To be open-minded is a skill. A skill that I attempted with BrokeNCYDE’s newest release. It’s a skill that turned out to be nearly impossible in this case. I really did try though, honestly – and it almost worked, too. It almost worked, that is, until the introduction ended. When the first song began, my hopes deteriorated as each word was pronounced. By the end of the sentence “I’m wasted, I’m gone, feelin’ myself f*cking with the lights on,” I had pretty much returned to the state of closed-mindedness. But then I thought, no. I must give them a chance. And with this mentality, I continued on – into BrokenCYDE’s Guilty Pleasure.
Obviously a big part of being a band is the musical aspect. With previous albums, the band could be considered “crunkcore.” Whenever a genre has “core” as the suffix, it can be assumed they are a scene band, and BrokeNCYDE was just that. But with this album, they tread dangerously on the line between the assumed “crunkcore” and radio rap. They begin to lose that scene-kid edge they had in I’m Not a Fan but the Kids Like It, and lead towards foreign-genre territory. However, at least they know how to pick out the popular beats and layer their own material on top of them. For example; the synth work in the first song (second track) “Burnin” sounds similar to the synth work in “Like a G6,” the all too famous Far East Movement song. In addition to that, the chorus in “Fly Away,” the ‘sweet song’ off the album, sounds like a watered down version of Enrique Iglesias’s “Tonight (I’m Lovin’ You).” And, similar to “I Whip My Hair Back and Forth” by Willow Smith, in “Doin My Thang,” the phrase “doin’ my thang” is repeated 45 times throughout the three minute song.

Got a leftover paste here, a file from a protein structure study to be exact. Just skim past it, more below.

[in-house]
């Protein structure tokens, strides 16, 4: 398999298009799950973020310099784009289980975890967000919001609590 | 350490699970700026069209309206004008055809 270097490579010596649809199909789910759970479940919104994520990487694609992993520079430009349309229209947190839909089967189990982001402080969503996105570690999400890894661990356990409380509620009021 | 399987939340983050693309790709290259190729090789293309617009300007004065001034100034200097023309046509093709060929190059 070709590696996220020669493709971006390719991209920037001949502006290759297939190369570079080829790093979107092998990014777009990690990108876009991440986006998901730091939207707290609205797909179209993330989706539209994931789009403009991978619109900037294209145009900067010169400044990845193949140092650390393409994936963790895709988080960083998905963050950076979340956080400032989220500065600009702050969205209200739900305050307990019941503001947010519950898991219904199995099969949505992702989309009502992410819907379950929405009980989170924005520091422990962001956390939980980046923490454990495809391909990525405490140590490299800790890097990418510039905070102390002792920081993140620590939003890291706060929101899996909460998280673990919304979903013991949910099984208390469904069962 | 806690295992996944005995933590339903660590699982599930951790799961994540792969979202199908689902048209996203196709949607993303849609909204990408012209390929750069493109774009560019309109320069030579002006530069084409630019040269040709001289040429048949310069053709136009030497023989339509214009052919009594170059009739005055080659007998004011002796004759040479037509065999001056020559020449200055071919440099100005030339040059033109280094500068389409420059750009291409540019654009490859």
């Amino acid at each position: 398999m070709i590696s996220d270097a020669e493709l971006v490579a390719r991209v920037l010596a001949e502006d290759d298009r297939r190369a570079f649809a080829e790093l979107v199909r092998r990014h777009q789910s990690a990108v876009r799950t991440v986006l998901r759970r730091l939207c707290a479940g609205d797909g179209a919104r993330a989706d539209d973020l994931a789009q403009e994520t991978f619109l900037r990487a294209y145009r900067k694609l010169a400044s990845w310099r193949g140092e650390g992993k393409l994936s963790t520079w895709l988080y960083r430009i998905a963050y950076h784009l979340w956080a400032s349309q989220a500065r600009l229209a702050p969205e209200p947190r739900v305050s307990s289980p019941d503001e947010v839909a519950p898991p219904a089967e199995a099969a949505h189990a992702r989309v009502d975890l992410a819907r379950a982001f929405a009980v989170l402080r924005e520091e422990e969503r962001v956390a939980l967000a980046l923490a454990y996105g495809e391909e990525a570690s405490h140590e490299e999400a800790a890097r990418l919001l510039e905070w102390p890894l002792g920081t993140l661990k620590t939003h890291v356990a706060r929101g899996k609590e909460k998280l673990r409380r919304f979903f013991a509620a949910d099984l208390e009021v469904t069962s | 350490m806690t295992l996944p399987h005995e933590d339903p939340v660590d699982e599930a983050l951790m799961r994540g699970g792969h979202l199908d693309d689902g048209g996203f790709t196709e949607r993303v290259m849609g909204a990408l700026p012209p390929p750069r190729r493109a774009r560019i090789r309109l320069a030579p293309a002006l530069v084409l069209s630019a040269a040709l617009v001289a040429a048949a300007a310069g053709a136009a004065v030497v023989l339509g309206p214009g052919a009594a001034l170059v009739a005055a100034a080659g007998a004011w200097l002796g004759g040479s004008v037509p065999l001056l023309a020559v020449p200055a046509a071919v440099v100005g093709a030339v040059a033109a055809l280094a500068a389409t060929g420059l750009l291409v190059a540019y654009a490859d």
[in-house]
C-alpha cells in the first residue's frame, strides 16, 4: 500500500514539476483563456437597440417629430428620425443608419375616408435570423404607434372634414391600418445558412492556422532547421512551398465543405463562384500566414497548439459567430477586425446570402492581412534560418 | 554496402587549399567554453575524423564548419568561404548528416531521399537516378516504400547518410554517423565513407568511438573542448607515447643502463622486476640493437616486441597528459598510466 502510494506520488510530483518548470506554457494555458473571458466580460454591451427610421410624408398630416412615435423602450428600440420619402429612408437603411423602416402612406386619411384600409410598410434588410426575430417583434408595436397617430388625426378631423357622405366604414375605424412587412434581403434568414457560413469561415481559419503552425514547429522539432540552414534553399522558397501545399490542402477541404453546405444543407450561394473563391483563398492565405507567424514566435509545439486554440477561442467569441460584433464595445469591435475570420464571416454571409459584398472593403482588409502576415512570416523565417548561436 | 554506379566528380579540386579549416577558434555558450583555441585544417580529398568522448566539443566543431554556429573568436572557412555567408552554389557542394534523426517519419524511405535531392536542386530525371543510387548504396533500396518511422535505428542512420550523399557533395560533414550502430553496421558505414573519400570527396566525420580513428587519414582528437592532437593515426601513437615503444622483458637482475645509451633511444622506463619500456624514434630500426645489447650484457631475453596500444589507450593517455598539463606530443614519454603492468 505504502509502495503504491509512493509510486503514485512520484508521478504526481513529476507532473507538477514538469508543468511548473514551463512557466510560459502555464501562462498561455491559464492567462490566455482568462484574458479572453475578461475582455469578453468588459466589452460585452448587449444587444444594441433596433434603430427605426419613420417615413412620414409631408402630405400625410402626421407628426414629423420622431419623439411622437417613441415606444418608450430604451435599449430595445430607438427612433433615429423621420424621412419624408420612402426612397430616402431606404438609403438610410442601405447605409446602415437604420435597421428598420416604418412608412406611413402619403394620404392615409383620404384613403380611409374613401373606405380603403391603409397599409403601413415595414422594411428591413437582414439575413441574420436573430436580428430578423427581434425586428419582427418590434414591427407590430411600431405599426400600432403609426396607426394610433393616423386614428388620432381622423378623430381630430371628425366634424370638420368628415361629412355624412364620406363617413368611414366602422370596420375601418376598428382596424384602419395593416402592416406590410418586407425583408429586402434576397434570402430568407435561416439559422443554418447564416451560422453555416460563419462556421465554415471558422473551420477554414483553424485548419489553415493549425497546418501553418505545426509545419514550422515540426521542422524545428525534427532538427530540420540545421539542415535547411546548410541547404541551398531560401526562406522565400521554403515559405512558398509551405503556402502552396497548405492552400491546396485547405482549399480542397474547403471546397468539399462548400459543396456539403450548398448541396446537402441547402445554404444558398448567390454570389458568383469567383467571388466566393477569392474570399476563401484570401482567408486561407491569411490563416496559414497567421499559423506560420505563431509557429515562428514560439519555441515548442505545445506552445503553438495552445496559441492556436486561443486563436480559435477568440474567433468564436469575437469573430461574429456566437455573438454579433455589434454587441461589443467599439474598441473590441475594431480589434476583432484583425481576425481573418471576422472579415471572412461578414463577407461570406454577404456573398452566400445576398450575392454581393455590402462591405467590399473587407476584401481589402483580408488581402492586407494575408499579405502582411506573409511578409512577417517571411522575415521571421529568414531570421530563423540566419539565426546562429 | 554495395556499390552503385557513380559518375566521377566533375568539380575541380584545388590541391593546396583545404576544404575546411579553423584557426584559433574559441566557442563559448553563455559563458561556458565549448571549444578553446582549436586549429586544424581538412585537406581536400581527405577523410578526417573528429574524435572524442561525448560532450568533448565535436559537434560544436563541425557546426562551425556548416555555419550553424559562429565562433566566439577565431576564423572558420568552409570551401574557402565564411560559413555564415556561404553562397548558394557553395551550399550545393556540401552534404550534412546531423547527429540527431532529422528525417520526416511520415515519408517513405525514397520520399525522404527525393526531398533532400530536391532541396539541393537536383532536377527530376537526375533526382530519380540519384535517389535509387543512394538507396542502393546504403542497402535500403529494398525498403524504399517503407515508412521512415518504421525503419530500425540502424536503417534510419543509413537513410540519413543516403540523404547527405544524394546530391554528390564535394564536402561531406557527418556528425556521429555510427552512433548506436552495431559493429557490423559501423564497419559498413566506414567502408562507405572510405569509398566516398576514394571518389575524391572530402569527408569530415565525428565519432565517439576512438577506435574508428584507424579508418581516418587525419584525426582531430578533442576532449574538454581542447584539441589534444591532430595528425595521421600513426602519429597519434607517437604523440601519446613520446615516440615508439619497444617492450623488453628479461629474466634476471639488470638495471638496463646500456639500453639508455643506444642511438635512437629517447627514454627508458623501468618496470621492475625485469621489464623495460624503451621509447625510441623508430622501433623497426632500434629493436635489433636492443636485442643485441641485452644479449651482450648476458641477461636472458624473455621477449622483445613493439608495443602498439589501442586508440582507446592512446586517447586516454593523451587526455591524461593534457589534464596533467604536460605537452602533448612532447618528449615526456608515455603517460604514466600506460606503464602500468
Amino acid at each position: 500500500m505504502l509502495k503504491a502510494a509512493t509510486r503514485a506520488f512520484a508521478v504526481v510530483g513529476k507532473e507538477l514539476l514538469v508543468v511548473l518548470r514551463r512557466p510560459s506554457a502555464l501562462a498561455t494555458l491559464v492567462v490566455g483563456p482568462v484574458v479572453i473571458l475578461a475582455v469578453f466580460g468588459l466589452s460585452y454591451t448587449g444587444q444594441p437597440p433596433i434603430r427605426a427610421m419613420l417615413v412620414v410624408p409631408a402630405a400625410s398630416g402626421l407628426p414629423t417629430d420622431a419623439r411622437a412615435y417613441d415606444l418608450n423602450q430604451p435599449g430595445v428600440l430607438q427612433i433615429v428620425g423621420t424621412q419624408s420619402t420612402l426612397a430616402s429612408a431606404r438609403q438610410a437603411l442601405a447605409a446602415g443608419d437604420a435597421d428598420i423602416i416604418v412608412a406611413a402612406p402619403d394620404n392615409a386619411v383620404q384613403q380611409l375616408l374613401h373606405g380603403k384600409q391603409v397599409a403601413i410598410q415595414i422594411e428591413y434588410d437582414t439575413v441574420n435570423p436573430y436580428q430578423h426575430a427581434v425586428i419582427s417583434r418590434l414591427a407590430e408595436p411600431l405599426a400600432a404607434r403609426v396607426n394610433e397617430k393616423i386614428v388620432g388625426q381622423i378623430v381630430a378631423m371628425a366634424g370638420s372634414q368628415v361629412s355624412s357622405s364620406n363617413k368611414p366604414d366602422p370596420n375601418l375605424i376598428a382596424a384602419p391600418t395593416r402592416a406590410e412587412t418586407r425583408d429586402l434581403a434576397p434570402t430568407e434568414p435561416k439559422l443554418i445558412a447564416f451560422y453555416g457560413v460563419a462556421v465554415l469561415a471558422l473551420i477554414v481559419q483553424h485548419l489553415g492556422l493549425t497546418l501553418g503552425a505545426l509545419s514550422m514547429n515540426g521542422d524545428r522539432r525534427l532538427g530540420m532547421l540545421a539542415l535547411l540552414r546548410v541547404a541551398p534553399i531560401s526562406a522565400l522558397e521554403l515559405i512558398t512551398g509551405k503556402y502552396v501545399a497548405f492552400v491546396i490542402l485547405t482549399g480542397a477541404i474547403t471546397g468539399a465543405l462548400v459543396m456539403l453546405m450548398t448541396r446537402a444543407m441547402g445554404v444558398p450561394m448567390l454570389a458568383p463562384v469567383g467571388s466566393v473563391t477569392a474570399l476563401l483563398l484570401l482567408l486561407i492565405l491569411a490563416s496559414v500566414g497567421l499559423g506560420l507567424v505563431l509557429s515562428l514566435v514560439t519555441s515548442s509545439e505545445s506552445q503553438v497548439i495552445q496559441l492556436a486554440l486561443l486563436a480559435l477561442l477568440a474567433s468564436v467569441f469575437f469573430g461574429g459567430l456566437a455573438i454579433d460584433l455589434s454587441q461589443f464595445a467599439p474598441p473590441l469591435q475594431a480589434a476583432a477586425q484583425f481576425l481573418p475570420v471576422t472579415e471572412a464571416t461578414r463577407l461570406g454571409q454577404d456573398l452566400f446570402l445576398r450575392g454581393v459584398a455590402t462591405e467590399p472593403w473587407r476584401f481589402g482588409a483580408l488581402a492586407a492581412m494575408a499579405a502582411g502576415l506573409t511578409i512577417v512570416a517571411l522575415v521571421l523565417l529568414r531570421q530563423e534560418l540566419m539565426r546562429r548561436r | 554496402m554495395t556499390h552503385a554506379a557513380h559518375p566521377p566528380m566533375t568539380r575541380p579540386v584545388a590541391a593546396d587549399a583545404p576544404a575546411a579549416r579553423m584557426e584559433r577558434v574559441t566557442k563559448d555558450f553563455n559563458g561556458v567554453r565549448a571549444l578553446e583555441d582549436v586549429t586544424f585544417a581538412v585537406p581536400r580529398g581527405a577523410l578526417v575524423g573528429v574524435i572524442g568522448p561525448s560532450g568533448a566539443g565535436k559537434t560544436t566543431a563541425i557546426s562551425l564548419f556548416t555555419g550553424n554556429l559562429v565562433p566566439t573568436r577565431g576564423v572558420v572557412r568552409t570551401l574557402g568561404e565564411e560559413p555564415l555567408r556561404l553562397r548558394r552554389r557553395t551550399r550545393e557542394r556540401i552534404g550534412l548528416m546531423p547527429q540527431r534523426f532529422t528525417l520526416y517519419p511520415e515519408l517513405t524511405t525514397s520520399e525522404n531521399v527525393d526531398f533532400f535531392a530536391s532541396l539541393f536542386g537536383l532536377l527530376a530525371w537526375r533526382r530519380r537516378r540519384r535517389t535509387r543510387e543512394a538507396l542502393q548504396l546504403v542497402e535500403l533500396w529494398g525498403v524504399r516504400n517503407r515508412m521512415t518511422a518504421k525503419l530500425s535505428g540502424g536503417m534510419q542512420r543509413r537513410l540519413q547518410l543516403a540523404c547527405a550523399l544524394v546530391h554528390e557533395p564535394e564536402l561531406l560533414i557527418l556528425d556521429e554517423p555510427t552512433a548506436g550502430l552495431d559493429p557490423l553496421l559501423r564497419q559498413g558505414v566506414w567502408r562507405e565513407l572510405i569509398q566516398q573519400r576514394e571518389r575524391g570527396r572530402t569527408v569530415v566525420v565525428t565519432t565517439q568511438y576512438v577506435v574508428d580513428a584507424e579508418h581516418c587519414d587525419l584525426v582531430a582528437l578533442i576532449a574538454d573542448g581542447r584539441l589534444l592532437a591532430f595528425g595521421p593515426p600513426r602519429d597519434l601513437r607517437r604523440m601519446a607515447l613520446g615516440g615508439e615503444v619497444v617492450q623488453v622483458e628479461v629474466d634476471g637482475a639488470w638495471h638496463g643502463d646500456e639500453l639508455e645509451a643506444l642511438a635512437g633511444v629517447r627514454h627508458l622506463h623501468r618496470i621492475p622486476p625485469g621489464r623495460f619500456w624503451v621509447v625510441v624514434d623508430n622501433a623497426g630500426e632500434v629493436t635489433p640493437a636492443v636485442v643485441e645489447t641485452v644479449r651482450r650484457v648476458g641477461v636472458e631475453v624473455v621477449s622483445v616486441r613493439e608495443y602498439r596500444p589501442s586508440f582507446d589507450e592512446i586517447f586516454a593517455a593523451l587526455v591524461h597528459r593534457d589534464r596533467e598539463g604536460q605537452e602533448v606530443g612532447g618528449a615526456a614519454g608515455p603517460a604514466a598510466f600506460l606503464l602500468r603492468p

We all know the destruction of the english language is nothing new for BrokeNCYDE, nor for any other rap artists in general, which is what BrokeNCYDE seems to be aiming for this time around. From “Burnin,” to “The Party Don’t Stop,” to “Girls Girls Girls,” a single fact is made blatantly obvious: vulgarity seems to be the only thing that has cumulated in their tiny little vocabulary. Because surely, if they knew anything else about words at all, the sentence “I do it like you doesn’t” would never have been formed.
Therefore, if you are into albums that contain nothing but songs about drinking, sex, and parties written at an elementary-level, this one is for you. If not, this song is thirteen unlucky songs of lyrics even frequenters of this genre should be ashamed to “get down” to. I tend to be the latter, but as the band themselves say: “trollers gonna troll, we don’t really care.”